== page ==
Tuesday, August 01, 2006

Monarchy Makeover?

PRIME Minister Girija Prasad Koirala’s cabinet amends the royal succession laws to, in effect, allow women to ascend the throne. The Unified Marxist Leninist (UML), the second ranking partner in the coalition government, wants the interim constitution to include a provision for a referendum on the monarchy. The Maoists want the interim charter to abolish the monarchy.
It’s not pleasant having to see all those cart tracks before the horse dung, especially when most of us were led to believe that the constituent assembly would determine the future of the monarchy. Moreover, wouldn’t such behavior impede those who want to go into the process of writing a new constitution on a platform of a constructive monarchy? (Audacious as it might sound now, it still could happen, but first things first.)
Placing the first-born of the monarch in the line of succession would do much to modernize the institution. It’s the traditional side of the crown that’s more of a concern. The Japanese, far ahead of us in espousing modernity as well as in adhering to tradition, are still debating the wisdom of putting a female on the throne when many royal functions appear exclusively male-driven. Our democrats have decided to gender-neutralize the crown by decree.
The Koirala cabinet seems to have looked past the complications because, well, they are complicated. Can a queen caught in a biologically unpropitious phase of the month enter Hanuman Dhoka to welcome the advent of spring and still maintain the sanctity of the event?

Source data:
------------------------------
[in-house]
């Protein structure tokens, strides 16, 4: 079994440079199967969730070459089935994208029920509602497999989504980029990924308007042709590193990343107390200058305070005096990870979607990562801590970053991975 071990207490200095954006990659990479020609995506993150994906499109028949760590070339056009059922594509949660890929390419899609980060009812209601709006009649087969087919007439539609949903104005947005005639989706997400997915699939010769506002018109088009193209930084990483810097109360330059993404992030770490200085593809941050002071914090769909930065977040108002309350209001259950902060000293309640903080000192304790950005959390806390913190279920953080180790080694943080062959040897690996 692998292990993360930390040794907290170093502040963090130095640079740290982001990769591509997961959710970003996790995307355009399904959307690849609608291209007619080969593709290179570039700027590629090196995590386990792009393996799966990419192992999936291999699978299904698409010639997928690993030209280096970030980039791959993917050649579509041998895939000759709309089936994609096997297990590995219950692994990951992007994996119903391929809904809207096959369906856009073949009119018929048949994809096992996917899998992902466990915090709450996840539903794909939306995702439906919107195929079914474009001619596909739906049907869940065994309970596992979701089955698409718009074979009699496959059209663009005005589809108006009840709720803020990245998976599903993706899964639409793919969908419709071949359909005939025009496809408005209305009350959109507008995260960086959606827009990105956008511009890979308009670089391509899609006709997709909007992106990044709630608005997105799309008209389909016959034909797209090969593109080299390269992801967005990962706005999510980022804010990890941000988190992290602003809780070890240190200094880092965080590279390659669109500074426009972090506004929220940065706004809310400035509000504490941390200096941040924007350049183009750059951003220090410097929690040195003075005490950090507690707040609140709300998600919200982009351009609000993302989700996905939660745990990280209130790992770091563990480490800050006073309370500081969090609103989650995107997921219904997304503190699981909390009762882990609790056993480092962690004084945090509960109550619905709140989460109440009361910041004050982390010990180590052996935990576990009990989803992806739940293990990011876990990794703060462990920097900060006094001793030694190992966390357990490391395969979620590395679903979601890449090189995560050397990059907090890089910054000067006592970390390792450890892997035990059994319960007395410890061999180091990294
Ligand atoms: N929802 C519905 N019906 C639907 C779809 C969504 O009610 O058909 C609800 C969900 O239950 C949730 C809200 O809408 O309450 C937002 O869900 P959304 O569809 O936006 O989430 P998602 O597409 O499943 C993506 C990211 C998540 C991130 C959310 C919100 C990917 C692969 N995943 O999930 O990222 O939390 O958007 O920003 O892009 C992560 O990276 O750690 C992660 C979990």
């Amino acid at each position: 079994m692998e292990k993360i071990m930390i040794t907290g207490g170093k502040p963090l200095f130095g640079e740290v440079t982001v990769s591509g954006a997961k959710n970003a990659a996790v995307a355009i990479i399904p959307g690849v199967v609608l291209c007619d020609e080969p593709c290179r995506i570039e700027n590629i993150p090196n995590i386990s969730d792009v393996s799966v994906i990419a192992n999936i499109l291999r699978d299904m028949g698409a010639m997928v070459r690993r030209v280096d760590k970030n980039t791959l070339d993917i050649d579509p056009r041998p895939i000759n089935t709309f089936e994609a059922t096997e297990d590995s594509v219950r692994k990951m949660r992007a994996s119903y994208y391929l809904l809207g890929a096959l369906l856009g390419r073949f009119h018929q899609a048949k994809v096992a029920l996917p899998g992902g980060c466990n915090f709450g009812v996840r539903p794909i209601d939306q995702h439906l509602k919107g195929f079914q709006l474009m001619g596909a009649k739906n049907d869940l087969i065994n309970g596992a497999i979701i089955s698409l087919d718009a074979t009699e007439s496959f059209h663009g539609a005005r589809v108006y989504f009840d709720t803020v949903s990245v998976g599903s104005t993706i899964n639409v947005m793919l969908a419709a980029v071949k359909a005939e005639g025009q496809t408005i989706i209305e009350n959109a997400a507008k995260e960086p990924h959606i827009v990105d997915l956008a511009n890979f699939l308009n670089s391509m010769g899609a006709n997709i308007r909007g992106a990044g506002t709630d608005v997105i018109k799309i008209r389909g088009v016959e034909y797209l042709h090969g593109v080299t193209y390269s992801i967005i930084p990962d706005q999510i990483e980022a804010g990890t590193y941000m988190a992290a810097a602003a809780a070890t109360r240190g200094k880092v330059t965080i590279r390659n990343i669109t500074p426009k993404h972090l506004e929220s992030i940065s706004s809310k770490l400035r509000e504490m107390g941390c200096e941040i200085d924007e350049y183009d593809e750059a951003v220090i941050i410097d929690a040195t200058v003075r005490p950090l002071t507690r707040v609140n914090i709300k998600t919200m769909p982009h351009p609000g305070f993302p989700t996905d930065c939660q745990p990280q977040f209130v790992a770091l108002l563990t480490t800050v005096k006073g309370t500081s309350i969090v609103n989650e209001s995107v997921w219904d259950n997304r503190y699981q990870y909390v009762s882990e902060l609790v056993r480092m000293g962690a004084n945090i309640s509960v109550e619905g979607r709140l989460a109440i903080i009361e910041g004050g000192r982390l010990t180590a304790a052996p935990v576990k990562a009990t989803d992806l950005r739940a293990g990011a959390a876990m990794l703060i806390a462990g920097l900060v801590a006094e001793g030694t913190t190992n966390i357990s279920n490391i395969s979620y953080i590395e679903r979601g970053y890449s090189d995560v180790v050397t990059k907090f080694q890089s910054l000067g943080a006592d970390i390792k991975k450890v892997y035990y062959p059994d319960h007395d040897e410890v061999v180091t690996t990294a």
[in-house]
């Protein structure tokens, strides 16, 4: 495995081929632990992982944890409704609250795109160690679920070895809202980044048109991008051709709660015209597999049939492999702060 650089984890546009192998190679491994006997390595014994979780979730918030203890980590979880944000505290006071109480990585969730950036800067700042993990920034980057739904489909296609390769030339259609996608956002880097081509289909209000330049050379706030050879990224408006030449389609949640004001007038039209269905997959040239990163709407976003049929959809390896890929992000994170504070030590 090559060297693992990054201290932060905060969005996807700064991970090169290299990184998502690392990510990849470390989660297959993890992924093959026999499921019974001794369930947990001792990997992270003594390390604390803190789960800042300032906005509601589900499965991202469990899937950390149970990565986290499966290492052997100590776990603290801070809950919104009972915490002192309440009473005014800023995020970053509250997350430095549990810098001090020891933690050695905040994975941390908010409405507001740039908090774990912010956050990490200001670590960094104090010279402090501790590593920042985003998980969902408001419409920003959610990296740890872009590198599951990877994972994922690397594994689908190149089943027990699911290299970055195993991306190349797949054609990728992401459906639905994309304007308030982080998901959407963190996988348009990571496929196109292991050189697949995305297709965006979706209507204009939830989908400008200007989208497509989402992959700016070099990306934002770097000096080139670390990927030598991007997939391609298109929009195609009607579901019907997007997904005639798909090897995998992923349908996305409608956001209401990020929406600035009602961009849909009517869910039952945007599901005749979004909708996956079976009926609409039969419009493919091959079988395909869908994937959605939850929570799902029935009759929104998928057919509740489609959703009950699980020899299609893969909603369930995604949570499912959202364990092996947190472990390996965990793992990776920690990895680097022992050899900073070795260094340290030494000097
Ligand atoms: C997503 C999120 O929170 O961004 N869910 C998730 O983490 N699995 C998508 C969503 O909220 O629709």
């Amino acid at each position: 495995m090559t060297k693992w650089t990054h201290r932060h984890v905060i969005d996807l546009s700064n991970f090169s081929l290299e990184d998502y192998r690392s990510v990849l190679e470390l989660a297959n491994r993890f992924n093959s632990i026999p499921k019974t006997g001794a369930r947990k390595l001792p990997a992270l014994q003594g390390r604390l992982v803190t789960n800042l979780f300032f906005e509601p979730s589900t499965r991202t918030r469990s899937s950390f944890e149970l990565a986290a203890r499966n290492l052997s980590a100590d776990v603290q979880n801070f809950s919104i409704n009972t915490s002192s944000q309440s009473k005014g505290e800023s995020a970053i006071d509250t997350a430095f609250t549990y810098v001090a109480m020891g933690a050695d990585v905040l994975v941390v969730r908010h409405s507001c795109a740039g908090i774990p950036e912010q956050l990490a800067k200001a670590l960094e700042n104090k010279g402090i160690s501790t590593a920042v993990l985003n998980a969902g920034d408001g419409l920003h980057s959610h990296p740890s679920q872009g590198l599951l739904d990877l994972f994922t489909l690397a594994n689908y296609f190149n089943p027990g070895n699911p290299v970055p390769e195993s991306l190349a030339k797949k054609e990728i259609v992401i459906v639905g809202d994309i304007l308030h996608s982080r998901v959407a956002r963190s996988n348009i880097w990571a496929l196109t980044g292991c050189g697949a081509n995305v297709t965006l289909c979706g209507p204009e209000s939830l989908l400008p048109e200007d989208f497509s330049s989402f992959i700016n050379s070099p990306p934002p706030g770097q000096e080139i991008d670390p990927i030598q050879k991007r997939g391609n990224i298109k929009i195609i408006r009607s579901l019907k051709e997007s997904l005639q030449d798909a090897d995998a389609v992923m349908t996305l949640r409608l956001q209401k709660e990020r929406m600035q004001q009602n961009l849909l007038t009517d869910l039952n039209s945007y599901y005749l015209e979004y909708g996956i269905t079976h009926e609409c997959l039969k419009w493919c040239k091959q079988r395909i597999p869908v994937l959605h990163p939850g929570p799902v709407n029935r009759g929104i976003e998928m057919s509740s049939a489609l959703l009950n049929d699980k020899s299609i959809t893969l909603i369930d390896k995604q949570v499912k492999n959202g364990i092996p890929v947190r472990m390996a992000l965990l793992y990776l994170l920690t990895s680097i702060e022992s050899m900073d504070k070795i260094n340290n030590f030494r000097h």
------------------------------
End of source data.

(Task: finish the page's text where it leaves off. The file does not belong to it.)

And the Dasain tika? Surely, a ceremonial monarch need not abandon the practice of blessing commoners on one of the most important festivals of the calendar. Even if all the other elements of sacredness were met, what of the full implications of a queenly touch on a succession of male foreheads? What about the wider effects? Wouldn’t the Kumari feel less encumbered to claim life tenure as the Living Goddess? Where will all this stop?
Clearly, it’s all politics, for now. Koirala seem wedded to a campaign to retain a ceremonial monarchy. By stripping the monarch of everything except his clothes, the government will sooner or later create enough sympathy to remake the crown. The longer the charade enacted in the name of democratic politics continues, the brighter King Gyanendra’s 15-month direct rule may shine as a model of constitutionalism.
Evidently, the UML thinks it can checkmate Koirala with the referendum call. The demand comes at a sensitive time for the party. Onetime allies of general secretary Madhav Kumar Nepal are now trying to oust him as leader. Could this be the beginning of another split that might see the more hard-line UML faction merge with the Maoists?
Let’s delve deeper. Is the UML’s referendum call really aimed at the palace or the Maoists? After all, forerunners of today UML’s are credited with ensuring the victory of the Panchayat system in the 1980 referendum. Many still believe the comrades’ call for an active boycott of that plebiscite transformed into votes against a multiparty system dominated by that rabid anti-communist, B.P. Koirala.
A UML-driven vote in favor of a monarchy would be far more significant than Koirala’s public support, without the obvious political costs. No wonder the Maoists want the monarchy abolished right away.
But isn’t that also a nice way of demanding a place in an interim government without having to disarm? Technically speaking, the Nepali Congress and the Jhapali comrades haven’t accounted for the weapons they wielded in pursuit of their political objectives.
Could there be more to the Maoists’ stepped-up anti-monarchy offensive, like, say, a desire to precipitate a palace intervention on behalf of armed rebels joining a government of national reconciliation? All political roads still seem to lead to palace, don’t they?